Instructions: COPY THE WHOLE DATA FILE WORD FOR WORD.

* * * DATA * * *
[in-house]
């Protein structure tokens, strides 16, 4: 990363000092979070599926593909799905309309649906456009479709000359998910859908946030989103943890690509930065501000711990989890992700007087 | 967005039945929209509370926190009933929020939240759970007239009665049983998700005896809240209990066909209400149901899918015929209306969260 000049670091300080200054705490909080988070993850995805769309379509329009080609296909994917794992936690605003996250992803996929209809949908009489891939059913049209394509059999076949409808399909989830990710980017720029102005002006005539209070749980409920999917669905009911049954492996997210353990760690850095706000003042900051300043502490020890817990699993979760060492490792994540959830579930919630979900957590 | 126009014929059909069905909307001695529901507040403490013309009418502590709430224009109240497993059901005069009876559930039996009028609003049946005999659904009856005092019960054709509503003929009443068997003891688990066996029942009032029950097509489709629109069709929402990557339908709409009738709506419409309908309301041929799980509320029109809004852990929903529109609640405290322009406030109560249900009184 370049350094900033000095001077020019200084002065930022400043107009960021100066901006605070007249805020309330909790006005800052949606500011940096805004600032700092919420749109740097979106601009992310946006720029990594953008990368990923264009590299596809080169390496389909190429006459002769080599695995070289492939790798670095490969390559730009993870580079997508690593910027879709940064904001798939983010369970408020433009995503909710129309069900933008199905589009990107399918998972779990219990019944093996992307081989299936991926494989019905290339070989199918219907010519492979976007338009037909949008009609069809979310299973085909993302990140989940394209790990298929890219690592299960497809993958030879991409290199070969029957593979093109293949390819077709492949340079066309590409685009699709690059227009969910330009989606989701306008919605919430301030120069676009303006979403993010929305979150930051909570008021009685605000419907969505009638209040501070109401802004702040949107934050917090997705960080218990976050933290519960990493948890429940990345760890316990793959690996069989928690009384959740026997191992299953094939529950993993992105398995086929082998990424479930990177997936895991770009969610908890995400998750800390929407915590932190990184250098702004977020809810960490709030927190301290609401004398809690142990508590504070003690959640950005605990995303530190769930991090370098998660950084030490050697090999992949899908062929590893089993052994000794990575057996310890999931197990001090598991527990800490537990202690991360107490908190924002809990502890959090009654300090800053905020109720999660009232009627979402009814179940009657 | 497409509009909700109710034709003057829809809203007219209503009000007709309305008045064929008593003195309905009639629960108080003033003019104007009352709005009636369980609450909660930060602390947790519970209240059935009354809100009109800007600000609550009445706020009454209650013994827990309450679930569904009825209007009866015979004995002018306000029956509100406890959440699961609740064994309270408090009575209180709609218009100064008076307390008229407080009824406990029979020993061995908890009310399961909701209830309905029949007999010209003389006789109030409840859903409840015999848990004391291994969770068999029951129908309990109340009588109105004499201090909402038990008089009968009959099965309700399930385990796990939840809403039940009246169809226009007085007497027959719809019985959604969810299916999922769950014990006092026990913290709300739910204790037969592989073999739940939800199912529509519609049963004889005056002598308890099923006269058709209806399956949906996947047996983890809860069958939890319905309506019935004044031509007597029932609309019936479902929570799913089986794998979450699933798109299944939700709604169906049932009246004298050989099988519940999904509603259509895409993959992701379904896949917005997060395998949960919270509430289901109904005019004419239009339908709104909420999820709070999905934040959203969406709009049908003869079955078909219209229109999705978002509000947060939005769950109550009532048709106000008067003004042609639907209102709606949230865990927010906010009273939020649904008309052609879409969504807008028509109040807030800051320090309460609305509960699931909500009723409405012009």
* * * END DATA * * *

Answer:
[in-house]
């Protein structure tokens, strides 16, 4: 990363000092979070599926593909799905309309649906456009479709000359998910859908946030989103943890690509930065501000711990989890992700007087 | 967005039945929209509370926190009933929020939240759970007239009665049983998700005896809240209990066909209400149901899918015929209306969260 000049670091300080200054705490909080988070993850995805769309379509329009080609296909994917794992936690605003996250992803996929209809949908009489891939059913049209394509059999076949409808399909989830990710980017720029102005002006005539209070749980409920999917669905009911049954492996997210353990760690850095706000003042900051300043502490020890817990699993979760060492490792994540959830579930919630979900957590 | 126009014929059909069905909307001695529901507040403490013309009418502590709430224009109240497993059901005069009876559930039996009028609003049946005999659904009856005092019960054709509503003929009443068997003891688990066996029942009032029950097509489709629109069709929402990557339908709409009738709506419409309908309301041929799980509320029109809004852990929903529109609640405290322009406030109560249900009184 370049350094900033000095001077020019200084002065930022400043107009960021100066901006605070007249805020309330909790006005800052949606500011940096805004600032700092919420749109740097979106601009992310946006720029990594953008990368990923264009590299596809080169390496389909190429006459002769080599695995070289492939790798670095490969390559730009993870580079997508690593910027879709940064904001798939983010369970408020433009995503909710129309069900933008199905589009990107399918998972779990219990019944093996992307081989299936991926494989019905290339070989199918219907010519492979976007338009037909949008009609069809979310299973085909993302990140989940394209790990298929890219690592299960497809993958030879991409290199070969029957593979093109293949390819077709492949340079066309590409685009699709690059227009969910330009989606989701306008919605919430301030120069676009303006979403993010929305979150930051909570008021009685605000419907969505009638209040501070109401802004702040949107934050917090997705960080218990976050933290519960990493948890429940990345760890316990793959690996069989928690009384959740026997191992299953094939529950993993992105398995086929082998990424479930990177997936895991770009969610908890995400998750800390929407915590932190990184250098702004977020809810960490709030927190301290609401004398809690142990508590504070003690959640950005605990995303530190769930991090370098998660950084030490050697090999992949899908062929590893089993052994000794990575057996310890999931197990001090598991527990800490537990202690991360107490908190924002809990502890959090009654300090800053905020109720999660009232009627979402009814179940009657 | 497409509009909700109710034709003057829809809203007219209503009000007709309305008045064929008593003195309905009639629960108080003033003019104007009352709005009636369980609450909660930060602390947790519970209240059935009354809100009109800007600000609550009445706020009454209650013994827990309450679930569904009825209007009866015979004995002018306000029956509100406890959440699961609740064994309270408090009575209180709609218009100064008076307390008229407080009824406990029979020993061995908890009310399961909701209830309905029949007999010209003389006789109030409840859903409840015999848990004391291994969770068999029951129908309990109340009588109105004499201090909402038990008089009968009959099965309700399930385990796990939840809403039940009246169809226009007085007497027959719809019985959604969810299916999922769950014990006092026990913290709300739910204790037969592989073999739940939800199912529509519609049963004889005056002598308890099923006269058709209806399956949906996947047996983890809860069958939890319905309506019935004044031509007597029932609309019936479902929570799913089986794998979450699933798109299944939700709604169906049932009246004298050989099988519940999904509603259509895409993959992701379904896949917005997060395998949960919270509430289901109904005019004419239009339908709104909420999820709070999905934040959203969406709009049908003869079955078909219209229109999705978002509000947060939005769950109550009532048709106000008067003004042609639907209102709606949230865990927010906010009273939020649904008309052609879409969504807008028509109040807030800051320090309460609305509960699931909500009723409405012009």